Fishmongers’ Co. 2-Ancient Guild. The Fishmongers’ Co., chartered in the reign of Edward I (from 1272) and believed to have existed at least 100 years before that, ranked fourth of London’s 80 livery companies. These guilds originally regulated work conditions, apprenticeship, trade, and membership. Each guild chose their officers who elected the Common Council of the City of London, which in turn elected the mayor, other officials, and members of Parliament for London. Each company chose a “livery” (costume) and distinctive badges. Thus, colorfully attired members have been part of pageants and royal coronations to the present. Ref.: Ibid.
Fishmongers’ Co. 3-Peabody Homes of London. This honor came in part in appreciation for GP’s March 12, 1862, Peabody Donation Fund which built model apartments for London’s working poor (total gift $2.5 million). On July 2, 1862, GP was made an honorary member of The Clothworkers’ Co., which ranked twelfth of London’s esteemed 80 livery companies. On July 10, 1862, he was given an even greater honor, the Freedom of the City of London, the first U.S. citizen to be awarded this honor. Ref.: “Extracts from Court Minutes,” dated April 19, 1866, Fishmongers’ Co., Fishmongers’ Hall, London. Illustrated London News, Vol. 48, No. 1368 (April 28, 1866), p. 410. London Times, April 23, 1866, p. 9, c. 6. New York Herald, May 2, 1866, p. 5, c. 4. See: Honors, GP’s, in Life and after Death (in chronological order).
Fishmongers’ Co. 4-Careers of Deputation Members. Deputation member 1-Walter Charles Venning (Prime Warden) is listed in the Fishmongers’ Quarterage Book as “free on 11 November 1847 by Redemption (he paid). Joined the Livery on 9 December 1847 and joined the Court of Assistants on 14 October 1852.” Deputation member 2-William Flexman Vowler is listed as “free on 2 November 1809 by Patrimony. Joined the Livery on 5 December 1809, joined the Court of Assistants on 19 June 1826, and was Prime Warden in 1848. Deputation member 3-George Moore became the Prime Warden in 1868. Deputation member 4-William Lawrence was Alderman of Bread St. (1855-95) and of Bridge Without (1895-97); he was a Sheriff (1857-58); Lord Mayor of London (1863-64); MP for the City of London (1864-75 and 1880-85); and was knighted on Aug. 12, 1887. Refs. (Walter Charles Venning and William Flexman Vowler): E-mail information: Aug. 31, 2001 and July 22, 2002, respectively, from Fishmongers’ Co., London, Archivist/Librarian Raya McGeorge (email@example.com). (George Moore): Smiles. (William Lawrence): Beaven, Vol. 2, p. 147.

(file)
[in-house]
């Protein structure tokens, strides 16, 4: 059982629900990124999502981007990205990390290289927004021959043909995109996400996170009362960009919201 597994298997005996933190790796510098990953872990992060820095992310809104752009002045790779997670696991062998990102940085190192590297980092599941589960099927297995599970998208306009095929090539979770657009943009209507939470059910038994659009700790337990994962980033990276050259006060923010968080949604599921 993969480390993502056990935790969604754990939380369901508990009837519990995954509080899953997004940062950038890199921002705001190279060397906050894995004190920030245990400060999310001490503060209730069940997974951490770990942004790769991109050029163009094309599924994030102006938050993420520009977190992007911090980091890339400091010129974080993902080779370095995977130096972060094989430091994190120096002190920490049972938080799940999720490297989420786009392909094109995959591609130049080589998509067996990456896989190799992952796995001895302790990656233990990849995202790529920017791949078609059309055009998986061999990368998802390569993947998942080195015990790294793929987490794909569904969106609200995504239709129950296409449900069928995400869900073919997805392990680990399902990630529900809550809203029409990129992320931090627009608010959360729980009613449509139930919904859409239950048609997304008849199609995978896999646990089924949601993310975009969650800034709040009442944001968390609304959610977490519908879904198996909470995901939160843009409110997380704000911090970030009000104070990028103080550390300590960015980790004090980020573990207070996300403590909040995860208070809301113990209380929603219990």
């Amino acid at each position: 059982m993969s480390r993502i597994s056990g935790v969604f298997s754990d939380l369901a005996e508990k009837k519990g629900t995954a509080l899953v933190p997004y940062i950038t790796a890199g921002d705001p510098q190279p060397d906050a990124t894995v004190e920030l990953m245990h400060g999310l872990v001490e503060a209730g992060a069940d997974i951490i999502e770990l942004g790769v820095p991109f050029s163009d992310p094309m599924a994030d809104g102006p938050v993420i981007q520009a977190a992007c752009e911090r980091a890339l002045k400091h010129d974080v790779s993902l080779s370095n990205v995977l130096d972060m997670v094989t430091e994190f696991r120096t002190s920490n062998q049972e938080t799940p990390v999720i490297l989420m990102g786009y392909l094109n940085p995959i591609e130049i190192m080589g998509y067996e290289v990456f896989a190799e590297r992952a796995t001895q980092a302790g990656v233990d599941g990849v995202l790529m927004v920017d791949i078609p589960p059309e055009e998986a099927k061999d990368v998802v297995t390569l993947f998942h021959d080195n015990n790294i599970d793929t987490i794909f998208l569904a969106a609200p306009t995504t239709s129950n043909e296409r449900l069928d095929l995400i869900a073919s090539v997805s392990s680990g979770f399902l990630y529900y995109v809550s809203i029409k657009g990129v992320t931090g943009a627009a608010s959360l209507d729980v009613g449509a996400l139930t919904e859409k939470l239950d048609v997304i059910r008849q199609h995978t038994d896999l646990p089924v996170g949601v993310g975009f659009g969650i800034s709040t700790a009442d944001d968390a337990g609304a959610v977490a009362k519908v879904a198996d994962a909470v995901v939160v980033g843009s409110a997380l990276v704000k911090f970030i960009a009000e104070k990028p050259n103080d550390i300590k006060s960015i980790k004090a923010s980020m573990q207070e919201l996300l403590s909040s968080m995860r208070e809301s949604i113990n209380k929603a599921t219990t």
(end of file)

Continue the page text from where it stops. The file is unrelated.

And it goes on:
Fleming, Samuel M. (1909-2000), was VU trustee board chairman when he and VU Chancellor Alexander Heard (1917-), March 17, 1979, offered terms for the amalgamation of GPCFT as Vanderbilt Univ. ‘s ninth school, PCofVU (effective July 1, 1979). Fleming, born in Franklin, Tenn., a VU graduate (1928), worked with the New York Trust Co., returned to Tenn. (1931) as Third National Bank’s credit manager, president (1950-70) and chairman (1972) of its board of director. He was a founding director of Hillsboro Enterprises, a holding company with various investments. He headed VU Alumni Assn. (1951-52), was a VU Board of Trustee member (1975-81), headed its investment committee, led in fund-raising campaigns, and was involved when VU acquired the Owen Graduate School of Management (1969), PCofVU (1979), and the Blair School of Music (1981). Ref.: “Former VU Board Pres. Sam Fleming Mourned.” Conkin, Peabody College, index.
Flexner, Abraham (1866-1959), U.S. foundation executive and educational historian, wrote of the PEF: “The trustees of the Peabody Fund were a distinguished group of men. No body of trust has ever contained men of higher character, greater ability and eminence, or more varied experience.” Ref.: Flexner, p. 11. See: PEF.